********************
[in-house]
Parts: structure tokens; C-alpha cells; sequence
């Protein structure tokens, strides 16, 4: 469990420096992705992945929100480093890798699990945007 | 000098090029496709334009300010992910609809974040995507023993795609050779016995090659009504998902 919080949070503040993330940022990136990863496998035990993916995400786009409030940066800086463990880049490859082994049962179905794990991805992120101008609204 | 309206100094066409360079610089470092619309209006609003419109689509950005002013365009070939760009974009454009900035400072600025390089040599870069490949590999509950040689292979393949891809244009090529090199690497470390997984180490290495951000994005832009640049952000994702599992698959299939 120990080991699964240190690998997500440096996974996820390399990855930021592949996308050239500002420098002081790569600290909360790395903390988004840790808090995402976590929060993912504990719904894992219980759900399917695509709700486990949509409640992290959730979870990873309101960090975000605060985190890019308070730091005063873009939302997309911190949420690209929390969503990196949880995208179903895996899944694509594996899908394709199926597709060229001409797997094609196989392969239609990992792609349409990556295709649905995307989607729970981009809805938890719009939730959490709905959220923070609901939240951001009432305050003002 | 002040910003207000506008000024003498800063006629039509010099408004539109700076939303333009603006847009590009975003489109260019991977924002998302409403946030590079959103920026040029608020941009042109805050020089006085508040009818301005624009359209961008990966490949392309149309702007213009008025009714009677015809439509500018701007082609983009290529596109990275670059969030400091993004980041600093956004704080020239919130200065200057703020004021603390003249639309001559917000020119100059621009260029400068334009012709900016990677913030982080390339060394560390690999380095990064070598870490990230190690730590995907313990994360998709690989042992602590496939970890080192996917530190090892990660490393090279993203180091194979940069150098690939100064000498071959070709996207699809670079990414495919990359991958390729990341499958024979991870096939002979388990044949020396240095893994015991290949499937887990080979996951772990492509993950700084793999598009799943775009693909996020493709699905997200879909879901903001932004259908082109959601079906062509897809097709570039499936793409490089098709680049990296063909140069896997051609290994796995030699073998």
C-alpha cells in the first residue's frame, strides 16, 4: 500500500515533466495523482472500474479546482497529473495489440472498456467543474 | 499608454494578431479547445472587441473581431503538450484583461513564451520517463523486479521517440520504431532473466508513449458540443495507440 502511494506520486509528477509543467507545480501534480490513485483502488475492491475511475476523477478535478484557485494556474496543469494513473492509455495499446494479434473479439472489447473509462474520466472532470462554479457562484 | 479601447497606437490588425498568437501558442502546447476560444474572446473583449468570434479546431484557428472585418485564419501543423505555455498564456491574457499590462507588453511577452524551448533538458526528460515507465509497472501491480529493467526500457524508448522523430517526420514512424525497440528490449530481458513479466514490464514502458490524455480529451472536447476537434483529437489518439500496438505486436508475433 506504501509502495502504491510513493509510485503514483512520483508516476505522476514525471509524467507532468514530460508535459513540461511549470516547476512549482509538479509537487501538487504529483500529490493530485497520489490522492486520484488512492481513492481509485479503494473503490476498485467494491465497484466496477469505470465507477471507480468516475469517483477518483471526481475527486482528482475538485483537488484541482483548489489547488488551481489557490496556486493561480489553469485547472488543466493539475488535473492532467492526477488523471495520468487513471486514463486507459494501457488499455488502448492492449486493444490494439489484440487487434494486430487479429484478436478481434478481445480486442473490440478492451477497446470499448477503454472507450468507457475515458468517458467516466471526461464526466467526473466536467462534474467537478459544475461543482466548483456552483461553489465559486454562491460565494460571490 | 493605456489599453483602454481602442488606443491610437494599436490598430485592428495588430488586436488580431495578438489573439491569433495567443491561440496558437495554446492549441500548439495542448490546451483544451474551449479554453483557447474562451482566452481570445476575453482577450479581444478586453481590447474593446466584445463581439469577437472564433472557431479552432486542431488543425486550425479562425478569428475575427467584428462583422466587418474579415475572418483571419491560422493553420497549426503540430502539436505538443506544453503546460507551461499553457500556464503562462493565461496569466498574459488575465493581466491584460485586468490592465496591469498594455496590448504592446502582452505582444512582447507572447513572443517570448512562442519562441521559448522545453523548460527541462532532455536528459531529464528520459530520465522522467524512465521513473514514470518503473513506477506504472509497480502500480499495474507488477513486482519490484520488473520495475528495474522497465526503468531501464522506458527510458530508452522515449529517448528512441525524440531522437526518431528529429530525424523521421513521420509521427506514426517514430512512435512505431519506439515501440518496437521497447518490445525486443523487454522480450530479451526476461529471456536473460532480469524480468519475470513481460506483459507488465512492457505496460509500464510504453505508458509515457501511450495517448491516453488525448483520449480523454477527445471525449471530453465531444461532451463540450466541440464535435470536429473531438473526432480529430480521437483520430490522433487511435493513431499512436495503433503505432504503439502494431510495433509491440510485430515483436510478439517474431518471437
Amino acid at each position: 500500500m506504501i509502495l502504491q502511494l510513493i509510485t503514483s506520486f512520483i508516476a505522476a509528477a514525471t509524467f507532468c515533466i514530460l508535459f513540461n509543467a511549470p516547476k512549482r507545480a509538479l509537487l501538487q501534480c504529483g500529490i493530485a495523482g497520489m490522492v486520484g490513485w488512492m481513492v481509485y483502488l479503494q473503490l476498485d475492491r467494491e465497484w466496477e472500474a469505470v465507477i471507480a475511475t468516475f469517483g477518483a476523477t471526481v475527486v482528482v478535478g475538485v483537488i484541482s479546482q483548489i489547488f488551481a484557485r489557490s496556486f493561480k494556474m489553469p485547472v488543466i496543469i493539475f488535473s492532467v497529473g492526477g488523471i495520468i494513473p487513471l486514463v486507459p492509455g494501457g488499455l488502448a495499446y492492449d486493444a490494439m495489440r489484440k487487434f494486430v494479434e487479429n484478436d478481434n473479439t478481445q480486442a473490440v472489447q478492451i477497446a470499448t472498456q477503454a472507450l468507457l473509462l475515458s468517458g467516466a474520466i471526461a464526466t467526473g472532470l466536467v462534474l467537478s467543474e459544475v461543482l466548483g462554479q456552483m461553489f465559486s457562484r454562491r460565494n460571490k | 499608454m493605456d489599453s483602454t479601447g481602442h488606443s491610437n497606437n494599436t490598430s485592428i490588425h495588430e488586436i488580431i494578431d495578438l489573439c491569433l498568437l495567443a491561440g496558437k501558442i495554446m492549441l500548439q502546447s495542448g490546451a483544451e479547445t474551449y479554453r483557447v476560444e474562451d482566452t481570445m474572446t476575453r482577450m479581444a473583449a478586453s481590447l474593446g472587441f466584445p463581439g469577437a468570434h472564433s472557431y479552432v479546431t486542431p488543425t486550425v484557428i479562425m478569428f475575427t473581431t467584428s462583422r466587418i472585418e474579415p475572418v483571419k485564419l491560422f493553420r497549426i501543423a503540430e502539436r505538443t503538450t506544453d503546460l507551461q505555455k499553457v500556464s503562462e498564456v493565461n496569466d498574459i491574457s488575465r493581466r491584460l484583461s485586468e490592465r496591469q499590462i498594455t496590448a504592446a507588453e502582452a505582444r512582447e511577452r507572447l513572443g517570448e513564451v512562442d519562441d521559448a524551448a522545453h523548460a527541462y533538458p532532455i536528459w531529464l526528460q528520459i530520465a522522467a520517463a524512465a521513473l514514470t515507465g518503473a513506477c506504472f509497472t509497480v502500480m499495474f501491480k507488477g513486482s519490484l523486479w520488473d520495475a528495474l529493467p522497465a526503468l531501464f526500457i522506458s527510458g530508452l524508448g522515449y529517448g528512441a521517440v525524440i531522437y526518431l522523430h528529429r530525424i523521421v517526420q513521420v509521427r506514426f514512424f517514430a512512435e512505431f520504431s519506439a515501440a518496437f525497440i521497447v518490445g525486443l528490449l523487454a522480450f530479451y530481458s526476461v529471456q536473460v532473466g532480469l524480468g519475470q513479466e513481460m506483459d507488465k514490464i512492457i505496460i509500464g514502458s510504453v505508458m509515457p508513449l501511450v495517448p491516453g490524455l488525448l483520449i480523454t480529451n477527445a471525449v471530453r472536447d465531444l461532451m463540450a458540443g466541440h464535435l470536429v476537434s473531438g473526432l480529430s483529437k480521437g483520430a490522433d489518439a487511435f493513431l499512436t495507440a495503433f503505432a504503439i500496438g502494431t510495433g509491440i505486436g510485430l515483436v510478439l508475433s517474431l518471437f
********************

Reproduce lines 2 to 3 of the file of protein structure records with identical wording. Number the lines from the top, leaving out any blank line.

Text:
Parts: structure tokens; C-alpha cells; sequence
């Protein structure tokens, strides 16, 4: 469990420096992705992945929100480093890798699990945007 | 000098090029496709334009300010992910609809974040995507023993795609050779016995090659009504998902 919080949070503040993330940022990136990863496998035990993916995400786009409030940066800086463990880049490859082994049962179905794990991805992120101008609204 | 309206100094066409360079610089470092619309209006609003419109689509950005002013365009070939760009974009454009900035400072600025390089040599870069490949590999509950040689292979393949891809244009090529090199690497470390997984180490290495951000994005832009640049952000994702599992698959299939 120990080991699964240190690998997500440096996974996820390399990855930021592949996308050239500002420098002081790569600290909360790395903390988004840790808090995402976590929060993912504990719904894992219980759900399917695509709700486990949509409640992290959730979870990873309101960090975000605060985190890019308070730091005063873009939302997309911190949420690209929390969503990196949880995208179903895996899944694509594996899908394709199926597709060229001409797997094609196989392969239609990992792609349409990556295709649905995307989607729970981009809805938890719009939730959490709905959220923070609901939240951001009432305050003002 | 002040910003207000506008000024003498800063006629039509010099408004539109700076939303333009603006847009590009975003489109260019991977924002998302409403946030590079959103920026040029608020941009042109805050020089006085508040009818301005624009359209961008990966490949392309149309702007213009008025009714009677015809439509500018701007082609983009290529596109990275670059969030400091993004980041600093956004704080020239919130200065200057703020004021603390003249639309001559917000020119100059621009260029400068334009012709900016990677913030982080390339060394560390690999380095990064070598870490990230190690730590995907313990994360998709690989042992602590496939970890080192996917530190090892990660490393090279993203180091194979940069150098690939100064000498071959070709996207699809670079990414495919990359991958390729990341499958024979991870096939002979388990044949020396240095893994015991290949499937887990080979996951772990492509993950700084793999598009799943775009693909996020493709699905997200879909879901903001932004259908082109959601079906062509897809097709570039499936793409490089098709680049990296063909140069896997051609290994796995030699073998």